Seventy years since Cannon’s “Open Letter”

A Letter to Trotskyists Throughout the World — November 16, 1953

James P. Cannon

On November 16, 1953, seventy years ago today, the Socialist Workers Party (SWP) in the United States published an “Open Letter” to Trotskyists throughout the world. The letter, written by SWP National Secretary James P. Cannon, formed the programmatic basis for the formation of the International Committee of the Fourth International (ICFI). The SWP was at that time the American section of the world Trotskyist movement.

At stake was the defense of the essential political principles upon which the Fourth International, founded under the leadership of Leon Trotsky in 1938, had been based, and its survival as an independent revolutionary organization.

The ICFI was established to defend the Trotskyist movement against a form of revisionism and opportunism known as Pabloism, after its principal leader and proponent, Michel Pablo, who was then the secretary of the Fourth International.

In its essence, as David North explains in The Heritage We Defend, “Pabloism was (and is) liquidationism all down the line: that is, the repudiation of the hegemony of the proletariat in the socialist revolution and the genuinely independent existence of the Fourth International as the conscious articulation of the historical role of the working class…”

We are publishing below an excerpt from Cannon’s Open Letter. The full letter can be accessed here. A comprehensive review of the origins and significance of Pabloism and Cannon’s “Open Letter” is contained in The Heritage We Defend.


To All Trotskyists:

Dear Comrades:

On the twenty-fifth anniversary of the founding of the Trotskyist movement in the United States, the Plenum of the National Committee of the Socialist Workers Party sends its revolutionary socialist greetings to orthodox Trotskyists throughout the world.

Although the Socialist Workers Party, because of undemocratic laws passed by the Democrats and Republicans, is no longer affiliated to the Fourth International—the World Party of Socialist Revolution founded by Leon Trotsky to carry on and fulfill the program betrayed by the Second International of the Social Democrats and the Third International of the Stalinists—we take interest in the welfare of the world-wide organization created under the guidance of our martyred leader.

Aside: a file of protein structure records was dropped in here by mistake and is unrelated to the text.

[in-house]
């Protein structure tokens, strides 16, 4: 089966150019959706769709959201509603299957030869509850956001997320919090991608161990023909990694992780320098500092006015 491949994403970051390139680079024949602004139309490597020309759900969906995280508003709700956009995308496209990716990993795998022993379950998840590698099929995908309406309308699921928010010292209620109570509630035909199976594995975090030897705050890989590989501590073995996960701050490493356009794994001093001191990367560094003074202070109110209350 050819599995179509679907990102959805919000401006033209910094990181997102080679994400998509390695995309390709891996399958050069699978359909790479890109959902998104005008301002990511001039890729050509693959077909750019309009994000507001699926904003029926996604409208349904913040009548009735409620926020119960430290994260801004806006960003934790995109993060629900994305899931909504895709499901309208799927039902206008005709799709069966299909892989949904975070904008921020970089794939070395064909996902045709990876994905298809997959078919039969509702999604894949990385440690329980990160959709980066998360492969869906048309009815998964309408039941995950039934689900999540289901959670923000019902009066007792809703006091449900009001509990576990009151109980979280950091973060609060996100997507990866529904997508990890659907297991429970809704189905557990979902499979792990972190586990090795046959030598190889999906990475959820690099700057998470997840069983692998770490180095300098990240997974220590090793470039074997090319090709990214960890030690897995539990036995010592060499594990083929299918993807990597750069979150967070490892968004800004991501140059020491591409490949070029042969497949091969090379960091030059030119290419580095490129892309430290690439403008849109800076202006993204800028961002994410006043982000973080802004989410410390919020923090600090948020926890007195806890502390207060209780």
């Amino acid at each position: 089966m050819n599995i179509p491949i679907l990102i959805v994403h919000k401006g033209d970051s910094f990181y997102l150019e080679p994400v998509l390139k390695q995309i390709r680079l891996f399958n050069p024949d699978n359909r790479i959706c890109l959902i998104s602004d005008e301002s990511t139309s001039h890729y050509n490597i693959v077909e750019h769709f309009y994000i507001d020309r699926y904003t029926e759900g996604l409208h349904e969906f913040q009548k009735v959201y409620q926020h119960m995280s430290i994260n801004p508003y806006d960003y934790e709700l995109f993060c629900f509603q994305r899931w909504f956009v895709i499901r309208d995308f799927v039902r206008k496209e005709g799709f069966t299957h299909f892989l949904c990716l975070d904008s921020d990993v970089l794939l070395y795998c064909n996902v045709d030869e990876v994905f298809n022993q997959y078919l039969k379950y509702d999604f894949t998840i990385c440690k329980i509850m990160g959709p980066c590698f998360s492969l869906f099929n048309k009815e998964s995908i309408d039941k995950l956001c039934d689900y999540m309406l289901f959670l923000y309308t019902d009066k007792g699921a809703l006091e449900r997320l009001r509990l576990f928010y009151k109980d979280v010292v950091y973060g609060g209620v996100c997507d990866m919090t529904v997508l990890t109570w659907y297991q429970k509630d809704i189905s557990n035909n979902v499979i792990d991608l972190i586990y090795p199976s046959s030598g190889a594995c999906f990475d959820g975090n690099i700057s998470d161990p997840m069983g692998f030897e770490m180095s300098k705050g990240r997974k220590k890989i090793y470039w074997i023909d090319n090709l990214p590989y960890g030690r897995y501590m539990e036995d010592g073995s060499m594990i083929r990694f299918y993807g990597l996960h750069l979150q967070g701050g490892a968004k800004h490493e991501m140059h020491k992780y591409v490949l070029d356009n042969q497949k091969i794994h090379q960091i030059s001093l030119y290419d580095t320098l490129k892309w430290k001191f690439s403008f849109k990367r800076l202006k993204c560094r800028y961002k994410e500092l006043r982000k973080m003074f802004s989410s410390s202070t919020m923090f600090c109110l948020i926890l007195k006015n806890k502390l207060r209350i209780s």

As is well known, the pioneer American Trotskyists 25 years ago brought the program of Trotsky, suppressed by the Kremlin, to the attention of world public opinion. This act proved decisive in breaching the isolation imposed by the Stalinist bureaucracy on Trotsky and in laying the foundation for the Fourth International. With his exile shortly thereafter, Trotsky began an intimate and trusted collaboration with the leadership of the SWP that lasted to the day of his death.

The collaboration included joint efforts to organize revolutionary socialist parties in a number of countries. This culminated, as you know, in the launching of the Fourth International in 1938. The Transitional Program, which remains the keystone of today’s program of the world Trotskyist movement, was written by Trotsky in collaboration with the leaders of the SWP and at his request was submitted by them for adoption at the founding Congress.

The intimacy and thoroughness of the collaboration between Trotsky and the leadership of the SWP can be judged from the record of struggle in defense of orthodox Trotskyist principles in 1939-40 against the Petty-Bourgeois Opposition headed by Burnham and Shachtman. That record has had profound influence in shaping the Fourth International in the past 13 years.

After the murder of Trotsky by an agent of Stalin’s secret police, the SWP took the lead in defending and advocating his teachings. We took the lead not from choice, but from necessity—the second world war forced the orthodox Trotskyists underground in many countries, especially in Europe under the Nazis. Together with Trotskyists in Latin America, Canada, England, Ceylon, India, Australia and elsewhere we did what we could to uphold the banner of orthodox Trotskyism through the difficult war years.

With the end of the war, we were gratified at the appearance in Europe of Trotskyists from the underground who undertook the organizational reconstitution of the Fourth International. Since we were barred from belonging to the Fourth International by reactionary laws, we placed all the greater hope in the emergence of a leadership capable of continuing the great tradition bequeathed to our world movement by Trotsky. We felt that the young new leadership of the Fourth International in Europe must be given full confidence and support. When self-corrections of serious errors were made on the initiative of the comrades themselves, we felt that our course was proving justified.

However, we must now admit that the very freedom from sharp criticism which we together with others accorded this leadership helped open the way for the consolidation of an uncontrolled, secret, personal faction in the administration of the Fourth International which has abandoned the basic program of Trotskyism.